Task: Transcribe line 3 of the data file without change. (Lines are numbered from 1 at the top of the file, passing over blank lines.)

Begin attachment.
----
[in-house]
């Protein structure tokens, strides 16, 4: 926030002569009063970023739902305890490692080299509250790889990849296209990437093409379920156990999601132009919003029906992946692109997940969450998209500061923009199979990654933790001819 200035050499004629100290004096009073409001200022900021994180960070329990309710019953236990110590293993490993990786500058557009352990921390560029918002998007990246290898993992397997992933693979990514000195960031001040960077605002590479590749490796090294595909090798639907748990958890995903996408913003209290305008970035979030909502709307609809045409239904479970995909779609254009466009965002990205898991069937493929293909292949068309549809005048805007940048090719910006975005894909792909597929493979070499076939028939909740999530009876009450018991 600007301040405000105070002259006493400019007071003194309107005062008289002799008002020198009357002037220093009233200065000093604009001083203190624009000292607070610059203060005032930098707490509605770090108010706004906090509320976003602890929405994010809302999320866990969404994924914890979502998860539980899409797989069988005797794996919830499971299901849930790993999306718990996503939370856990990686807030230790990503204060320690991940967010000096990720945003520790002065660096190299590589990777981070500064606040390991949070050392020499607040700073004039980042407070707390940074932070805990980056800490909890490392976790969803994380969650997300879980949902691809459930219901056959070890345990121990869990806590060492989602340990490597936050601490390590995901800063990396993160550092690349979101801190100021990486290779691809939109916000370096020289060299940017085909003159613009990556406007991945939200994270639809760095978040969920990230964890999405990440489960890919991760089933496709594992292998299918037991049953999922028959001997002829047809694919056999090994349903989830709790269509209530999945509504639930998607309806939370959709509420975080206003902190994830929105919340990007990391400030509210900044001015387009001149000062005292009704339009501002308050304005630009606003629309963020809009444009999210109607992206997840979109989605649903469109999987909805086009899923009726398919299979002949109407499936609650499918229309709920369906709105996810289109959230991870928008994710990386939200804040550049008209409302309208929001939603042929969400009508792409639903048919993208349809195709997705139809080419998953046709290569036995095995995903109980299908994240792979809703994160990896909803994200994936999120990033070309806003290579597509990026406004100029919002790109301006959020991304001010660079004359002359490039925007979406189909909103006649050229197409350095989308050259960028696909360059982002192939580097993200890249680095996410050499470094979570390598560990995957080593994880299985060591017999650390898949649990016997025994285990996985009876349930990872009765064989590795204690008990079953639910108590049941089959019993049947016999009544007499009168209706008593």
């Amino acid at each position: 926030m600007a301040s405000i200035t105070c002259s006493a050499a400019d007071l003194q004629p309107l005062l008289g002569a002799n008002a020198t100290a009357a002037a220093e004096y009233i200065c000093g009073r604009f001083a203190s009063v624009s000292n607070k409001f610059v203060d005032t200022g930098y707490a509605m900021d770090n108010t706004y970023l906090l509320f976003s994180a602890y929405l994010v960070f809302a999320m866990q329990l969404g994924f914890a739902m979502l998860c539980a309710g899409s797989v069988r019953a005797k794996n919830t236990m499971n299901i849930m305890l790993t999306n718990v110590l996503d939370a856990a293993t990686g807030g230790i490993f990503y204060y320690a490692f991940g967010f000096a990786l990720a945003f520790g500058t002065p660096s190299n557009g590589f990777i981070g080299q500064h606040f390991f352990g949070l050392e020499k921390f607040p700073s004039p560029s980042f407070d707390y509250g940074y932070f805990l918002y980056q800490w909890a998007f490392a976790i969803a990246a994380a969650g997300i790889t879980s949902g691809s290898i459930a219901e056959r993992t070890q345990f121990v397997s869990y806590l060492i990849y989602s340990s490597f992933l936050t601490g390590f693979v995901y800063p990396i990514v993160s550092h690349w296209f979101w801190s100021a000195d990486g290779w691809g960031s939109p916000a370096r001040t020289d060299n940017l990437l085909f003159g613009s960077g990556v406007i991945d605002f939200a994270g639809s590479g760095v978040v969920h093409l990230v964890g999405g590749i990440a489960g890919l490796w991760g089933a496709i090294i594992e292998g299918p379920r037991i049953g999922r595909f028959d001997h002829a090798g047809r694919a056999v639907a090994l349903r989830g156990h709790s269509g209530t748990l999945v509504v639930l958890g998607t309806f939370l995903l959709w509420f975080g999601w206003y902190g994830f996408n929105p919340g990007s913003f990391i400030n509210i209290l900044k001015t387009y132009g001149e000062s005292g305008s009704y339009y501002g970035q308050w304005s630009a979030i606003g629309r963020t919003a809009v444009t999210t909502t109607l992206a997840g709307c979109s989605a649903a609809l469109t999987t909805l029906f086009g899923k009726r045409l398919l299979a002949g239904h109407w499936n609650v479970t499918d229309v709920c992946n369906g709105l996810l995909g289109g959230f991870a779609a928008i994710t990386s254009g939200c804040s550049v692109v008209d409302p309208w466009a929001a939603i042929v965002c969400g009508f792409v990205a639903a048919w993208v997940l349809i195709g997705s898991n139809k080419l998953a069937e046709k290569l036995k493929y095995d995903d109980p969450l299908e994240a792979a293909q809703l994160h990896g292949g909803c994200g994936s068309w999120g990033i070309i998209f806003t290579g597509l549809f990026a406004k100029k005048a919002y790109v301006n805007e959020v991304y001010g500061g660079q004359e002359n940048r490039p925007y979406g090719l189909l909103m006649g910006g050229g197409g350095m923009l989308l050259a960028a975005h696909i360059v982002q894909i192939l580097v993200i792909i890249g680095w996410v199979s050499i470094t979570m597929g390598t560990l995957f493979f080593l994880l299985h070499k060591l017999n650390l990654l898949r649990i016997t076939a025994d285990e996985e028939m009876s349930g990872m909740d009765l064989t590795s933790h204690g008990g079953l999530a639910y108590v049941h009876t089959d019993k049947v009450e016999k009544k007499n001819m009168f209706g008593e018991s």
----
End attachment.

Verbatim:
């Amino acid at each position: 926030m600007a301040s405000i200035t105070c002259s006493a050499a400019d007071l003194q004629p309107l005062l008289g002569a002799n008002a020198t100290a009357a002037a220093e004096y009233i200065c000093g009073r604009f001083a203190s009063v624009s000292n607070k409001f610059v203060d005032t200022g930098y707490a509605m900021d770090n108010t706004y970023l906090l509320f976003s994180a602890y929405l994010v960070f809302a999320m866990q329990l969404g994924f914890a739902m979502l998860c539980a309710g899409s797989v069988r019953a005797k794996n919830t236990m499971n299901i849930m305890l790993t999306n718990v110590l996503d939370a856990a293993t990686g807030g230790i490993f990503y204060y320690a490692f991940g967010f000096a990786l990720a945003f520790g500058t002065p660096s190299n557009g590589f990777i981070g080299q500064h606040f390991f352990g949070l050392e020499k921390f607040p700073s004039p560029s980042f407070d707390y509250g940074y932070f805990l918002y980056q800490w909890a998007f490392a976790i969803a990246a994380a969650g997300i790889t879980s949902g691809s290898i459930a219901e056959r993992t070890q345990f121990v397997s869990y806590l060492i990849y989602s340990s490597f992933l936050t601490g390590f693979v995901y800063p990396i990514v993160s550092h690349w296209f979101w801190s100021a000195d990486g290779w691809g960031s939109p916000a370096r001040t020289d060299n940017l990437l085909f003159g613009s960077g990556v406007i991945d605002f939200a994270g639809s590479g760095v978040v969920h093409l990230v964890g999405g590749i990440a489960g890919l490796w991760g089933a496709i090294i594992e292998g299918p379920r037991i049953g999922r595909f028959d001997h002829a090798g047809r694919a056999v639907a090994l349903r989830g156990h709790s269509g209530t748990l999945v509504v639930l958890g998607t309806f939370l995903l959709w509420f975080g999601w206003y902190g994830f996408n929105p919340g990007s913003f990391i400030n509210i209290l900044k001015t387009y132009g001149e000062s005292g305008s009704y339009y501002g970035q308050w304005s630009a979030i606003g629309r963020t919003a809009v444009t999210t909502t109607l992206a997840g709307c979109s989605a649903a609809l469109t999987t909805l029906f086009g899923k009726r045409l398919l299979a002949g239904h109407w499936n609650v479970t499918d229309v709920c992946n369906g709105l996810l995909g289109g959230f991870a779609a928008i994710t990386s254009g939200c804040s550049v692109v008209d409302p309208w466009a929001a939603i042929v965002c969400g009508f792409v990205a639903a048919w993208v997940l349809i195709g997705s898991n139809k080419l998953a069937e046709k290569l036995k493929y095995d995903d109980p969450l299908e994240a792979a293909q809703l994160h990896g292949g909803c994200g994936s068309w999120g990033i070309i998209f806003t290579g597509l549809f990026a406004k100029k005048a919002y790109v301006n805007e959020v991304y001010g500061g660079q004359e002359n940048r490039p925007y979406g090719l189909l909103m006649g910006g050229g197409g350095m923009l989308l050259a960028a975005h696909i360059v982002q894909i192939l580097v993200i792909i890249g680095w996410v199979s050499i470094t979570m597929g390598t560990l995957f493979f080593l994880l299985h070499k060591l017999n650390l990654l898949r649990i016997t076939a025994d285990e996985e028939m009876s349930g990872m909740d009765l064989t590795s933790h204690g008990g079953l999530a639910y108590v049941h009876t089959d019993k049947v009450e016999k009544k007499n001819m009168f209706g008593e018991s």